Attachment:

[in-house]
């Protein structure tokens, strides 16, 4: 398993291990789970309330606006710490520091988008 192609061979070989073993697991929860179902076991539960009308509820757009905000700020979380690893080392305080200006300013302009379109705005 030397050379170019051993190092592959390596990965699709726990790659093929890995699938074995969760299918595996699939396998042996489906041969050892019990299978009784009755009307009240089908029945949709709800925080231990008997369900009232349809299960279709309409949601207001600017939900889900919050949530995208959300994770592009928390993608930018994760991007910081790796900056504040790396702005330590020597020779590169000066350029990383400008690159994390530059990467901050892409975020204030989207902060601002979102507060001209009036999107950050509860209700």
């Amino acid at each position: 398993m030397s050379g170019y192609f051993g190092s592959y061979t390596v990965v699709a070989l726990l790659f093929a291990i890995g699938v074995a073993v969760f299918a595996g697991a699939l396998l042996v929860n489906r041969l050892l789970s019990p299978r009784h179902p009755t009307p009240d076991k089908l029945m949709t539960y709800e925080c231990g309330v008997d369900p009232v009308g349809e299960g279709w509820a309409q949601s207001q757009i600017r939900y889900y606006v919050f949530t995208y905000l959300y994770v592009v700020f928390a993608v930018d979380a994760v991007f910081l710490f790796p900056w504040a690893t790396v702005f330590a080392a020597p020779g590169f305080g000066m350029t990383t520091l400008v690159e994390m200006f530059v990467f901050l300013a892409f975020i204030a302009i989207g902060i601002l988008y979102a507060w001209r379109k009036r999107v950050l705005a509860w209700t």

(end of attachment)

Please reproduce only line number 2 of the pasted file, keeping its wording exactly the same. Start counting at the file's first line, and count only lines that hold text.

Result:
């Protein structure tokens, strides 16, 4: 398993291990789970309330606006710490520091988008 192609061979070989073993697991929860179902076991539960009308509820757009905000700020979380690893080392305080200006300013302009379109705005 030397050379170019051993190092592959390596990965699709726990790659093929890995699938074995969760299918595996699939396998042996489906041969050892019990299978009784009755009307009240089908029945949709709800925080231990008997369900009232349809299960279709309409949601207001600017939900889900919050949530995208959300994770592009928390993608930018994760991007910081790796900056504040790396702005330590020597020779590169000066350029990383400008690159994390530059990467901050892409975020204030989207902060601002979102507060001209009036999107950050509860209700």